The adaptive organisation is the second-last chapter of Adapt: Why success always starts with failure, followed by Adapting and you. In the final chapters, Tim Harford examines how groups and individuals can strive to adapt, and here are some highlights.
“So let’s first acknowledge a crucial difference: individuals, unlike populations, can succeed without adapting.” This statement explains a lot about what happens in organizations
Case study of Timpson:
The first thing Timpson does when it buys another business is to rip out the electronic point-of-sale machines (there are always EPOS machines) and replace them with old-fashioned cash registers. ‘EPOS lets people at head office run the business’, explains John Timpson. ‘I don’t want them to run the business.’ EPOS machines empower head offices but they make it harder to be flexible and give customers what they need.
… how senior executives must feel when their cutting-edge, market-leading business finds itself being disrupted by a foolish-looking new technology:
A sufficiently disruptive innovation bypasses almost everybody who matters at a company: the Rolodex full of key customers becomes useless; the old skills are no longer called for; decades of industry experience count for nothing. In short, everyone who counts in a company will lose status if the disruptive innovation catches on inside that company – and whether consciously or unconsciously, they will often make sure that it doesn’t.
These, then, are the three obstacles to heeding that old advice, ‘learn from your mistakes’:
- denial, because we cannot separate our error from sense of self-worth;
- self-destructive behaviour, because … we compound our losses by trying to compensate for them;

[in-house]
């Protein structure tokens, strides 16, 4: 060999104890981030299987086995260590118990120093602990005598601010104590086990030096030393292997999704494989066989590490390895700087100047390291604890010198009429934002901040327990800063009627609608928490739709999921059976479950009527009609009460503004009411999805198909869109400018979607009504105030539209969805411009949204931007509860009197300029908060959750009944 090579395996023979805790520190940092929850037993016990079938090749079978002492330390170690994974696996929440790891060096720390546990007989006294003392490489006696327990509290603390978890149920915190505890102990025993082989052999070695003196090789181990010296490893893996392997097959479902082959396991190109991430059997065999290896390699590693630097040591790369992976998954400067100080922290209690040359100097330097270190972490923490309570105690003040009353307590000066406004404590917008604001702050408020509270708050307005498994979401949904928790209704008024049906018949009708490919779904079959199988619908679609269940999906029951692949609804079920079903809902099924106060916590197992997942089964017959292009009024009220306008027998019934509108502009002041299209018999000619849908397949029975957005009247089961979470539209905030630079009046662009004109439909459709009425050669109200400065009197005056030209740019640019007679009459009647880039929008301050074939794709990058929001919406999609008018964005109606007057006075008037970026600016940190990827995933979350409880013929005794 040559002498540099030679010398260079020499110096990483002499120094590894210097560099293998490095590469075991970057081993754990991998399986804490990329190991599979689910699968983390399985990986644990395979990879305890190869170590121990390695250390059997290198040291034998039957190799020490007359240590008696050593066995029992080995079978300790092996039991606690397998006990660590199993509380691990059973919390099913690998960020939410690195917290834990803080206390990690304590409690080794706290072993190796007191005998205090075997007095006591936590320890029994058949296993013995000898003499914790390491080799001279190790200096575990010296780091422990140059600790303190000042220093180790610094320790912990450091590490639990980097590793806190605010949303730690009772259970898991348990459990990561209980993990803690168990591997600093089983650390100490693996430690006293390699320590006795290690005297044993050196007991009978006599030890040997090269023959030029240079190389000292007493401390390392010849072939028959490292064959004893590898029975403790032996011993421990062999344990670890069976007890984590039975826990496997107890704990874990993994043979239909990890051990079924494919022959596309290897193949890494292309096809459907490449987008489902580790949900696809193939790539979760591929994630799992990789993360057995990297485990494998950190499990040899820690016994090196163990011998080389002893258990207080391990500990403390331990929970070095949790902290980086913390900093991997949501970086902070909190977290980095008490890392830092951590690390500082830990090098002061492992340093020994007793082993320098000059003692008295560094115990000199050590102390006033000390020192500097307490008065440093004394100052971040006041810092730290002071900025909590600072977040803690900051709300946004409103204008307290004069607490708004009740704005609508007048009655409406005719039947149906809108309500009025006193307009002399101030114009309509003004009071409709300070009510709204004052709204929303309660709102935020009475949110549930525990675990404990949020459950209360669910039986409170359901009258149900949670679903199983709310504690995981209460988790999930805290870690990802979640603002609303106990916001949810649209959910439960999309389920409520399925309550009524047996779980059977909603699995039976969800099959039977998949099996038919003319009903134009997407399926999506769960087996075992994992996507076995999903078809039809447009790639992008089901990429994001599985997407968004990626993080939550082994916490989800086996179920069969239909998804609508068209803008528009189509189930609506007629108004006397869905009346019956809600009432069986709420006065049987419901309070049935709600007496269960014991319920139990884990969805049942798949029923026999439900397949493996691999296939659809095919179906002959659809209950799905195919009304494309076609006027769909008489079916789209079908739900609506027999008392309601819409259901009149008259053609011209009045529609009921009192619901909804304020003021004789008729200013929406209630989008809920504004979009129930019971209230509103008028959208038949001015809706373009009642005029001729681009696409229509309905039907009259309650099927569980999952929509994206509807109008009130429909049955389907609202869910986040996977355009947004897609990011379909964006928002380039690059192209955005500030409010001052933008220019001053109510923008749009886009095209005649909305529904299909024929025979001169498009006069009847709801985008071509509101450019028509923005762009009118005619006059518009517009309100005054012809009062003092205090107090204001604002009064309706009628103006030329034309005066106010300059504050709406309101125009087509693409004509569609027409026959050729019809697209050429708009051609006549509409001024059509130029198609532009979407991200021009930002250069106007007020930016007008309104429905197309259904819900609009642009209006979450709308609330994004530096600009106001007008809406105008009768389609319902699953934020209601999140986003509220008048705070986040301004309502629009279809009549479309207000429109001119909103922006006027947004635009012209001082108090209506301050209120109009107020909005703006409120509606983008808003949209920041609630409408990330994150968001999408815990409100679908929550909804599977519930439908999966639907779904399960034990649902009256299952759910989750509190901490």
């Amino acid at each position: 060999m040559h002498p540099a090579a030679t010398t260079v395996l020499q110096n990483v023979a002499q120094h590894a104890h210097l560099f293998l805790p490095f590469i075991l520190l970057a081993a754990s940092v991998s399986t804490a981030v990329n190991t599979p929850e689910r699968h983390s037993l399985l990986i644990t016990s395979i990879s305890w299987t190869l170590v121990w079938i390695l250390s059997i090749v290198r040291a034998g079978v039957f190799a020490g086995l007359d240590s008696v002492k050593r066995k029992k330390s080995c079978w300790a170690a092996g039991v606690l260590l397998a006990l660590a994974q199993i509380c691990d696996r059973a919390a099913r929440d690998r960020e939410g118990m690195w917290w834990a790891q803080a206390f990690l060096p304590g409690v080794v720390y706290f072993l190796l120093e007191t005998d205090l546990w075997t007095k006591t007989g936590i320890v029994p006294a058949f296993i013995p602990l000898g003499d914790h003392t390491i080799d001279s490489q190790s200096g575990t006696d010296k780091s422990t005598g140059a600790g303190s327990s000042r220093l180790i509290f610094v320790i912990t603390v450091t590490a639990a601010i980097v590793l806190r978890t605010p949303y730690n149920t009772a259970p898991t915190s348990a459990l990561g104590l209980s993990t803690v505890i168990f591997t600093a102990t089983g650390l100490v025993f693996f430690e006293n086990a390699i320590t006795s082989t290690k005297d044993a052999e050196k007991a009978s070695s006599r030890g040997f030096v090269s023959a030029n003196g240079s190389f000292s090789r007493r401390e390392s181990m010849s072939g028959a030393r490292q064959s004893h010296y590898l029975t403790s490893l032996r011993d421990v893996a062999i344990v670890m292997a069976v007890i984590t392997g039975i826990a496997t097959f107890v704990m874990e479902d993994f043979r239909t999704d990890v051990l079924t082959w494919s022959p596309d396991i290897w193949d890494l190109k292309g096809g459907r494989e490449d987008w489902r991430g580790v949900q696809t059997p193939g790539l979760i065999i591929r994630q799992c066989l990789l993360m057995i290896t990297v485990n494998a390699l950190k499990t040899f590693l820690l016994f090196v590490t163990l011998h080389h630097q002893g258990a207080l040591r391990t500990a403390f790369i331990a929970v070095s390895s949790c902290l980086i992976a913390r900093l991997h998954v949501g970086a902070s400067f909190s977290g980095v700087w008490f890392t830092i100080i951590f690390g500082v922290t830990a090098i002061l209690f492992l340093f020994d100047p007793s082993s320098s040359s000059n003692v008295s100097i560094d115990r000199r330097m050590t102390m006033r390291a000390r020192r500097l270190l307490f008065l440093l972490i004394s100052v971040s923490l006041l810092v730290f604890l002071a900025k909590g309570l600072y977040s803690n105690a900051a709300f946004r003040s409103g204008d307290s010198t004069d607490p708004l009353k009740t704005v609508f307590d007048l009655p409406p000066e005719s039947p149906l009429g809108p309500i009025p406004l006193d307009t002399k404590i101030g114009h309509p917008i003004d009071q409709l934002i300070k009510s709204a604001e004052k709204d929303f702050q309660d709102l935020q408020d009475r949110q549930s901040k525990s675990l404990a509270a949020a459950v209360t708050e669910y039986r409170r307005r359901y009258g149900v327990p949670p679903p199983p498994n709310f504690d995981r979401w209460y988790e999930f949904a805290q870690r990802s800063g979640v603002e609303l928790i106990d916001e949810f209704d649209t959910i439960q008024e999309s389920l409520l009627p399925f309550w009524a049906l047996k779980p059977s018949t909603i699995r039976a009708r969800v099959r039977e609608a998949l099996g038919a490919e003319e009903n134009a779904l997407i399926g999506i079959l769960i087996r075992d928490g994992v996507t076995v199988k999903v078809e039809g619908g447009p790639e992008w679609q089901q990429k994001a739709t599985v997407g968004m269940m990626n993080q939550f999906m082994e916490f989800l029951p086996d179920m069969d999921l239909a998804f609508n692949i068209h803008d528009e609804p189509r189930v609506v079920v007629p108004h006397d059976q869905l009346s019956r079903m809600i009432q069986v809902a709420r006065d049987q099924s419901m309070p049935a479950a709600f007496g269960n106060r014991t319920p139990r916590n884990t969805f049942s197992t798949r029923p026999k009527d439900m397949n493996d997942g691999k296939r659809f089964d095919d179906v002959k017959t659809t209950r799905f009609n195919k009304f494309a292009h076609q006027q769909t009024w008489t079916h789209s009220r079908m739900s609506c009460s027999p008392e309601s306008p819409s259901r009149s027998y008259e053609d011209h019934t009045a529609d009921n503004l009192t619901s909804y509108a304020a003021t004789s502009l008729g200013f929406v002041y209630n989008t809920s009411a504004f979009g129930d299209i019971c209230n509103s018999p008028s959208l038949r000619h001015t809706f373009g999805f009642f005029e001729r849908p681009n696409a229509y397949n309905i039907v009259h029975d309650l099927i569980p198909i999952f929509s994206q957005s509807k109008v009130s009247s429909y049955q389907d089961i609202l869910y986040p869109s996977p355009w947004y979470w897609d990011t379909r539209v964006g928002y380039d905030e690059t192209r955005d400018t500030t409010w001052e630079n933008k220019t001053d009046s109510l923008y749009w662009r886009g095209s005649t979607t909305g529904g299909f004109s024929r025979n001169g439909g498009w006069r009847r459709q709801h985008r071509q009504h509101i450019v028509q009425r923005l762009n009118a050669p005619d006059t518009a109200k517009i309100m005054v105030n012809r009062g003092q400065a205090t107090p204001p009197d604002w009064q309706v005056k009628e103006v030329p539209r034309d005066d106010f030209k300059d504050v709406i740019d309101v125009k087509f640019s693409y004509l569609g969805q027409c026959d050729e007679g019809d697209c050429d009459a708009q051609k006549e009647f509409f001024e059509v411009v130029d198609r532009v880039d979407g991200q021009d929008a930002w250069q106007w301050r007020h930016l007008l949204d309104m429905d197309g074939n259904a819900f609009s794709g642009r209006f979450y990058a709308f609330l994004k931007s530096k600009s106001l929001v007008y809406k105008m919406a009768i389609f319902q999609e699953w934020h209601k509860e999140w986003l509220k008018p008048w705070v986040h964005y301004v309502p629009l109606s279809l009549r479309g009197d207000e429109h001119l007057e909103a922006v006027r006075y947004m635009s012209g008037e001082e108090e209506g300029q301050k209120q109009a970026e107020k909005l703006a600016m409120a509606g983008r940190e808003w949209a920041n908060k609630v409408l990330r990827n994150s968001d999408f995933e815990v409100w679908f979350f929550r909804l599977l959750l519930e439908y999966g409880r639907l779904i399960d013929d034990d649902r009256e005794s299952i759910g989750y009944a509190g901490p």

- rose-tinted processes … whereby we remember past mistakes as though they were triumphs, or mash together our failures with our successes.
How to overcome these obstacles:
“Honest advice from others is better.”
Perhaps there is one reason why researchers find that self-employed people tend to be happier than the employed: they receive implicit approval of what they do every time somebody pays their invoice, whereas people with regular jobs tend to receve feedback that is both less frequent and less meaningful.
“So it’s worth remembering once again why it is worth experimenting, even though many experiments will, indeed, end in failure. It’s because the process of correcting the mistakes can be more liberating than the mistakes themselves are crushing, even though at the time we so often feel that the reverse is true.”
The book covers and cites several key points from The Innovator’s Dilemma and The Future of Management, which may make it a bit tedious for those who’ve read many management books, but overall I would recommend it as a fresh perspective on some key organizational and structural issues